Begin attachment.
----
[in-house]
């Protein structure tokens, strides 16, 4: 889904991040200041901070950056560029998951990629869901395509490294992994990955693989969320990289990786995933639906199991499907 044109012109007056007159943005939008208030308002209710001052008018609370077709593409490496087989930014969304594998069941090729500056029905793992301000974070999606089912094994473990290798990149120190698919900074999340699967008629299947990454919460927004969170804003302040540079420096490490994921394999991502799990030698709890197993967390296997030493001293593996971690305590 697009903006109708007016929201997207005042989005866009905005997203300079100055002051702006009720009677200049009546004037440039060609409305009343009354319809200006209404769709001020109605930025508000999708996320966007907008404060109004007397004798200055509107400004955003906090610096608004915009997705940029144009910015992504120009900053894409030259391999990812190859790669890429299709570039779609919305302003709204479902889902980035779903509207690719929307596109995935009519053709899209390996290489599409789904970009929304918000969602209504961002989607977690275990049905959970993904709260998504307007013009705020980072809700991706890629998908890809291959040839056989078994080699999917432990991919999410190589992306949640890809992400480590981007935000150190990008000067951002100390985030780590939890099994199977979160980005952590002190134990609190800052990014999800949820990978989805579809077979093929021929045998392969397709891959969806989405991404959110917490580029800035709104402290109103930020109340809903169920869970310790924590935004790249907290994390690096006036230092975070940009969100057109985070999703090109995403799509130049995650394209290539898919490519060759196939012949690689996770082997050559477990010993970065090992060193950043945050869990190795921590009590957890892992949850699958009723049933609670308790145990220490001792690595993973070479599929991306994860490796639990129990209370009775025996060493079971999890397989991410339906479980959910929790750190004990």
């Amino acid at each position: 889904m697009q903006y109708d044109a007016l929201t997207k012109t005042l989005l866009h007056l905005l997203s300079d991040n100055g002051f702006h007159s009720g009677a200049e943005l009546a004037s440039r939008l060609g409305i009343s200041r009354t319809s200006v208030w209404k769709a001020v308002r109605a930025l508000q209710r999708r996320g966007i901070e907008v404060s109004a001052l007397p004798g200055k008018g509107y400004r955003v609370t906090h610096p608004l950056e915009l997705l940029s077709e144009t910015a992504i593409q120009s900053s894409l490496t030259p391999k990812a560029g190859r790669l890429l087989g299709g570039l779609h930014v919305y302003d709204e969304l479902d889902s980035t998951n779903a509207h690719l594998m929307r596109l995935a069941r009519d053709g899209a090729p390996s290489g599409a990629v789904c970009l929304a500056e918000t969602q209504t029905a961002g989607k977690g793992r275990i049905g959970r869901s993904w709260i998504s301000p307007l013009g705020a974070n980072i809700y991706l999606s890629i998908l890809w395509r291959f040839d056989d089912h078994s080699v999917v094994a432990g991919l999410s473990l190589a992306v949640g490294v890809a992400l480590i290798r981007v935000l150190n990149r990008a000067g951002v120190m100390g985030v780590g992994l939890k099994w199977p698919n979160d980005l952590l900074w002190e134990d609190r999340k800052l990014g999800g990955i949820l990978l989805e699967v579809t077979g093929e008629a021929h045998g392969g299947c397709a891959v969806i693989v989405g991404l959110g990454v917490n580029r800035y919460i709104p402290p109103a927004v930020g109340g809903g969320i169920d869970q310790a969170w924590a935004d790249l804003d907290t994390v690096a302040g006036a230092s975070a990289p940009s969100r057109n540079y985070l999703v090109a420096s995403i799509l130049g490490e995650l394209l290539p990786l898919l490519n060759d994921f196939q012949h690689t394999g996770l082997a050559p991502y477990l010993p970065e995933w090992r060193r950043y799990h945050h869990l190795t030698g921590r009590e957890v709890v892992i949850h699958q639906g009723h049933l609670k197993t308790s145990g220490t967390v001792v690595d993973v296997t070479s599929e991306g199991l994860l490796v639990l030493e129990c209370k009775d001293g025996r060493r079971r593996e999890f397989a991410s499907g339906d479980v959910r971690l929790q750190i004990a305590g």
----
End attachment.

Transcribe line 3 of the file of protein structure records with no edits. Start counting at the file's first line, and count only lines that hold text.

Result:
């Amino acid at each position: 889904m697009q903006y109708d044109a007016l929201t997207k012109t005042l989005l866009h007056l905005l997203s300079d991040n100055g002051f702006h007159s009720g009677a200049e943005l009546a004037s440039r939008l060609g409305i009343s200041r009354t319809s200006v208030w209404k769709a001020v308002r109605a930025l508000q209710r999708r996320g966007i901070e907008v404060s109004a001052l007397p004798g200055k008018g509107y400004r955003v609370t906090h610096p608004l950056e915009l997705l940029s077709e144009t910015a992504i593409q120009s900053s894409l490496t030259p391999k990812a560029g190859r790669l890429l087989g299709g570039l779609h930014v919305y302003d709204e969304l479902d889902s980035t998951n779903a509207h690719l594998m929307r596109l995935a069941r009519d053709g899209a090729p390996s290489g599409a990629v789904c970009l929304a500056e918000t969602q209504t029905a961002g989607k977690g793992r275990i049905g959970r869901s993904w709260i998504s301000p307007l013009g705020a974070n980072i809700y991706l999606s890629i998908l890809w395509r291959f040839d056989d089912h078994s080699v999917v094994a432990g991919l999410s473990l190589a992306v949640g490294v890809a992400l480590i290798r981007v935000l150190n990149r990008a000067g951002v120190m100390g985030v780590g992994l939890k099994w199977p698919n979160d980005l952590l900074w002190e134990d609190r999340k800052l990014g999800g990955i949820l990978l989805e699967v579809t077979g093929e008629a021929h045998g392969g299947c397709a891959v969806i693989v989405g991404l959110g990454v917490n580029r800035y919460i709104p402290p109103a927004v930020g109340g809903g969320i169920d869970q310790a969170w924590a935004d790249l804003d907290t994390v690096a302040g006036a230092s975070a990289p940009s969100r057109n540079y985070l999703v090109a420096s995403i799509l130049g490490e995650l394209l290539p990786l898919l490519n060759d994921f196939q012949h690689t394999g996770l082997a050559p991502y477990l010993p970065e995933w090992r060193r950043y799990h945050h869990l190795t030698g921590r009590e957890v709890v892992i949850h699958q639906g009723h049933l609670k197993t308790s145990g220490t967390v001792v690595d993973v296997t070479s599929e991306g199991l994860l490796v639990l030493e129990c209370k009775d001293g025996r060493r079971r593996e999890f397989a991410s499907g339906d479980v959910r971690l929790q750190i004990a305590g």